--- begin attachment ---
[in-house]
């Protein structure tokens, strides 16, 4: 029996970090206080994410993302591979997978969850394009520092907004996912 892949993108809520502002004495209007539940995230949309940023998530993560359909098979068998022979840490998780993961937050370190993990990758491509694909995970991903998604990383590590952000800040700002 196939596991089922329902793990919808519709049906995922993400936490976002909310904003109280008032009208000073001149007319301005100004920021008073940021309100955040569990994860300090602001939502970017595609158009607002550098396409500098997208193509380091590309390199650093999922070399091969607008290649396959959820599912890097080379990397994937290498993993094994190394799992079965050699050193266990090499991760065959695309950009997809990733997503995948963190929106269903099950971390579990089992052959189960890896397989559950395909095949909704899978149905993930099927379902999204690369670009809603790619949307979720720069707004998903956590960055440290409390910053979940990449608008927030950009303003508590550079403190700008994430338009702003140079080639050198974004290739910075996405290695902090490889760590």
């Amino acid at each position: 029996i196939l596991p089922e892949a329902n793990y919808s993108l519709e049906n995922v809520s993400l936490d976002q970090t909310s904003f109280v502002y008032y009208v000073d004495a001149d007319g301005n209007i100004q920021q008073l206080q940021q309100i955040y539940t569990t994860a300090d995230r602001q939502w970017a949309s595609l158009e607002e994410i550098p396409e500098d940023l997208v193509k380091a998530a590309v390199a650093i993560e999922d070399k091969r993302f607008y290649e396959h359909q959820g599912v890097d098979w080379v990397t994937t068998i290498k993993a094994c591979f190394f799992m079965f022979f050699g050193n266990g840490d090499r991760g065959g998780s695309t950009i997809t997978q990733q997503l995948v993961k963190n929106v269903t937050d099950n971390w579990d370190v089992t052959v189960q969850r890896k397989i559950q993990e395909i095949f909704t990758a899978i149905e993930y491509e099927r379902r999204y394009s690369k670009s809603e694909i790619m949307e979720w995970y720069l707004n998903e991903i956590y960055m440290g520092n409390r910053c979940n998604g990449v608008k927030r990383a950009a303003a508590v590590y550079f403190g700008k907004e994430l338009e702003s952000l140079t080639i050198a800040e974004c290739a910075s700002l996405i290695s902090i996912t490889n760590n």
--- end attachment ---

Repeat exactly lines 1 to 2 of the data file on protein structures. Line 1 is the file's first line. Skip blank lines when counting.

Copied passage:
[in-house]
């Protein structure tokens, strides 16, 4: 029996970090206080994410993302591979997978969850394009520092907004996912 892949993108809520502002004495209007539940995230949309940023998530993560359909098979068998022979840490998780993961937050370190993990990758491509694909995970991903998604990383590590952000800040700002 196939596991089922329902793990919808519709049906995922993400936490976002909310904003109280008032009208000073001149007319301005100004920021008073940021309100955040569990994860300090602001939502970017595609158009607002550098396409500098997208193509380091590309390199650093999922070399091969607008290649396959959820599912890097080379990397994937290498993993094994190394799992079965050699050193266990090499991760065959695309950009997809990733997503995948963190929106269903099950971390579990089992052959189960890896397989559950395909095949909704899978149905993930099927379902999204690369670009809603790619949307979720720069707004998903956590960055440290409390910053979940990449608008927030950009303003508590550079403190700008994430338009702003140079080639050198974004290739910075996405290695902090490889760590």